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Beautiful Distress was founded on the concept that there is a great deal of mental suffering, that not enough people are aware of this and that not enough is done to stop it.

The Foundation uses art in an attempt to open up the world of psychiatry and battle the stigma attached to it.

Why art? Beautiful Distress believes that art is pre-eminently capable of articulating and depicting the human condition

Relay Column No.1 Branding




Relay Column No.1 Branding

Stichting Beautiful Distress

One of the objectives of Beautiful Distress is to fight stigma. Therefore, from now on, we will publish a regular column about stigma on our site. Read the first contribution by Wilco Tuinebreijer, first medical director GGD Amsterdam and Chairman of Beautiful Distress.

In Your Face VI by Aldo van den Broek

In Your Face VI by Aldo van den Broek


Stigmatization originates from the historical concept of “branding”. In the context of contemporary stigmatization of psychiatric patients I would like to add two concepts: stereotyping and marginalization.

People with psychiatric disorders are often depicted in a stereotypical way.
For example, it is generally assumed that people with a mental illness are dangerous or that they can not work. In this way patients are excluded from normal activities deemed valuable to our society. For people with psychiatric problems, it is hard and not at all self evident that they will be able to get a job, maintain normal relationships or even to have a place to call home.
These three things typically contribute to a positive self-image, or a positive identity, which in turn empowers people to participate in society.
Psychiatric patients are excluded and marginalized and have fewer opportunities to participate. Many studies show this.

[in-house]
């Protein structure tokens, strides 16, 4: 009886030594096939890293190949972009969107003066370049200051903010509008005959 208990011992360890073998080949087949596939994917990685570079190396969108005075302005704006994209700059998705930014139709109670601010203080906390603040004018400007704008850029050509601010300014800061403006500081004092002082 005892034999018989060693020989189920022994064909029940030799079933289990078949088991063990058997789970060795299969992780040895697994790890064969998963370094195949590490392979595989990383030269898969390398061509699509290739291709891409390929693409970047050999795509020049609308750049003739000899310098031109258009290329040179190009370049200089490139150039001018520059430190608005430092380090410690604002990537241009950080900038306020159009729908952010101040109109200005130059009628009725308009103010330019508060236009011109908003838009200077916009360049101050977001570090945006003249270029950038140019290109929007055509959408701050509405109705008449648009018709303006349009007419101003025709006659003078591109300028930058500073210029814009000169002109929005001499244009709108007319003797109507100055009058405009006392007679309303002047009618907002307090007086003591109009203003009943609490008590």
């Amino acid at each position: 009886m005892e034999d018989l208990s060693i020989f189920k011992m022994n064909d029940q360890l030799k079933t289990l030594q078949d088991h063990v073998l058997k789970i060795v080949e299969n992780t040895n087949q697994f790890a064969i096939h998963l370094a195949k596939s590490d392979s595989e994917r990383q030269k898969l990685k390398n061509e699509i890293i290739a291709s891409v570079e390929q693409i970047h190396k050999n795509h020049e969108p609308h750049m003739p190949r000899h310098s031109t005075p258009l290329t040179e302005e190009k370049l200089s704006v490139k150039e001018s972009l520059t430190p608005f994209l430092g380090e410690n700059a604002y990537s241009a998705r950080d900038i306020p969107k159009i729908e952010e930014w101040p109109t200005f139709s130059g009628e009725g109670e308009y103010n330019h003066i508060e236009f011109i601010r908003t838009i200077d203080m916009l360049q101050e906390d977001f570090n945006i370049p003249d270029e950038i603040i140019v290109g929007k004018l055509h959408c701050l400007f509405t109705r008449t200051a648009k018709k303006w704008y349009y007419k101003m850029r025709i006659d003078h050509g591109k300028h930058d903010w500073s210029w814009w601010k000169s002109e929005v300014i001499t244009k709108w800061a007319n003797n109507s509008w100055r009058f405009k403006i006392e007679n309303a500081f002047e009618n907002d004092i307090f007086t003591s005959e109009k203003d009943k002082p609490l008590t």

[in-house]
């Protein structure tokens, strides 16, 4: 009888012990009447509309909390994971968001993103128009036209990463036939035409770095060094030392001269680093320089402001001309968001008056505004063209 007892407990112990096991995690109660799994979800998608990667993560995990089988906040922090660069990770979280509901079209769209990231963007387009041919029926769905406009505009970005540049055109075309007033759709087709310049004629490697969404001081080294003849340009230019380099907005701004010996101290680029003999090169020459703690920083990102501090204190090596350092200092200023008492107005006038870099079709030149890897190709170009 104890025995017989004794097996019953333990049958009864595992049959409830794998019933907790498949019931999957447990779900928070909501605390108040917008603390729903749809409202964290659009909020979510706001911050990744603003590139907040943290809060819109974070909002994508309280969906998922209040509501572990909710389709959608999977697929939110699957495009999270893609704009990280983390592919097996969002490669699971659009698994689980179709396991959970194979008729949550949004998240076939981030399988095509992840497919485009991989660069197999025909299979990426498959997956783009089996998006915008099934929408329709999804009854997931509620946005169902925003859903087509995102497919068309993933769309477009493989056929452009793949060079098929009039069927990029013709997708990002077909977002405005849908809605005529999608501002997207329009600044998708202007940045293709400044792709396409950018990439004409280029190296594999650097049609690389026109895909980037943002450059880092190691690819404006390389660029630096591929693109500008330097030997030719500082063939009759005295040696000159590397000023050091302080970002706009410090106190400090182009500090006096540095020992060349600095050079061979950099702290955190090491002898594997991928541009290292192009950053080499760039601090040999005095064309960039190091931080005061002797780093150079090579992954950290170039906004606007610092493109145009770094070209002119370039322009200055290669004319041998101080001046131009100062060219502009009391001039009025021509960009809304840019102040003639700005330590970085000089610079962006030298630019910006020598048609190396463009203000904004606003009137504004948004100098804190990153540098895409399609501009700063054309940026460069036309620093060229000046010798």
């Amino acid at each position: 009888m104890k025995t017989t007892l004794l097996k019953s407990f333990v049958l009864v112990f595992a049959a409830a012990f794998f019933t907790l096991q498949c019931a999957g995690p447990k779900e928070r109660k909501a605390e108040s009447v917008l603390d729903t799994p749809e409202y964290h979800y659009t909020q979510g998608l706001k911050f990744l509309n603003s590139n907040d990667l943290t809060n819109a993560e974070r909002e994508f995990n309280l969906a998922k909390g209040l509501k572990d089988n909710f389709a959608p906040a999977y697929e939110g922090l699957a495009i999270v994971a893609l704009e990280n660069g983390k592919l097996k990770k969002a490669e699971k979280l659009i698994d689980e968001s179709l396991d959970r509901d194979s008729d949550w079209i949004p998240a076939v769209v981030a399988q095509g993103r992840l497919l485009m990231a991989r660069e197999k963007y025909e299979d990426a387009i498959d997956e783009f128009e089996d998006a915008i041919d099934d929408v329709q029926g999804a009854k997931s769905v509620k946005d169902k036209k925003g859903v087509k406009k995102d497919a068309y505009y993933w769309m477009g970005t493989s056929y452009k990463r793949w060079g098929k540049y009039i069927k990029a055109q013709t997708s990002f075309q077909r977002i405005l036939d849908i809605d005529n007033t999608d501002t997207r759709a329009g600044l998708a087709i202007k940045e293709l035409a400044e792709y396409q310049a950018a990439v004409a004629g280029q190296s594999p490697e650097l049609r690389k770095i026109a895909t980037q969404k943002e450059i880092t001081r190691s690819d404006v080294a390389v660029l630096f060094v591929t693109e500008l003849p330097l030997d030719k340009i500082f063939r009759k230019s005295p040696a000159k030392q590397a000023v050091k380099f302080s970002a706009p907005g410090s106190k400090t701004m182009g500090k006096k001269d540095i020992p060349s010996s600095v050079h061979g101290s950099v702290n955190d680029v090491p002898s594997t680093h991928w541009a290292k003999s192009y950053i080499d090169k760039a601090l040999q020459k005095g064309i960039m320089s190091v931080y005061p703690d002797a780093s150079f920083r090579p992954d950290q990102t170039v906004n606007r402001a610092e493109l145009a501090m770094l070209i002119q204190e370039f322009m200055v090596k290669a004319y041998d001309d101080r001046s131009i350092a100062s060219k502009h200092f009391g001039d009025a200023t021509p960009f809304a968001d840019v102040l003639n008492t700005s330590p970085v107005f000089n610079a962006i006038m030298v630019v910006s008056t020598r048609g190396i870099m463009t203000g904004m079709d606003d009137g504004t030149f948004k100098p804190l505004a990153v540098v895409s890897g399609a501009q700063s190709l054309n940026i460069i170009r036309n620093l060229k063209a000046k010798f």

Is it justified? It will not surprise you that I think not.

First, the chances that you or I will go through a psychiatric episode at some point during our lives are more than 25 percent. Moreover, the dividing line between normal and not normal is very thin and dependent on the zeitgeist.
Stereotyping also leads to flat imaging of a group which, in case of psychiatric patients especially, can easily be misused. For example, in the past, Jews were stereotyped and as a group blamed and used a a scapegoat by those in power in Nazi Germany for all kinds of problems that were historically and socially different and much more complicated. We all know what then happened in the Second World War. In a similar way people with a mental illness were stigmatized and murdered on a large scale during this same period.

Now, in 2017, we see the same mechanisms still in operation: psychiatric patients are still stigmatized, along with currently refugees, Muslims.
In public discussions people with mental problems are generalized and depicted as unpredictable and dangerous. This even leads to new legislation that is currently being prepared in the Netherlands that will make it easier to impose restraints on so called “confused people”.
At the same time there seems to be a growing awareness that stigmatization damages people and deprives them of their chances to participate fully. In mental health care and in politics the word destigmatisation is high on the agenda and there are many programs that focus on de-stigmatization. Few of them have been proven effective, although I think that this will change soon.

One thing does emerge from research. De-stigmatization starts small, with patients and their families, and also in the community, by developing joint activities. That is why the development of projects by Beautiful Distress which involve collaboration between artists and patients, staff, family or the neighborhood - as in the Artist-in-residency program – are a step in the right direction. Art is relatively free of value judgments and political ambitions and can also, for that reason, contribute to de-stigmatization.

The next contribution to this column will be by Vos Beerthuis, psychiatrist in Amsterdam.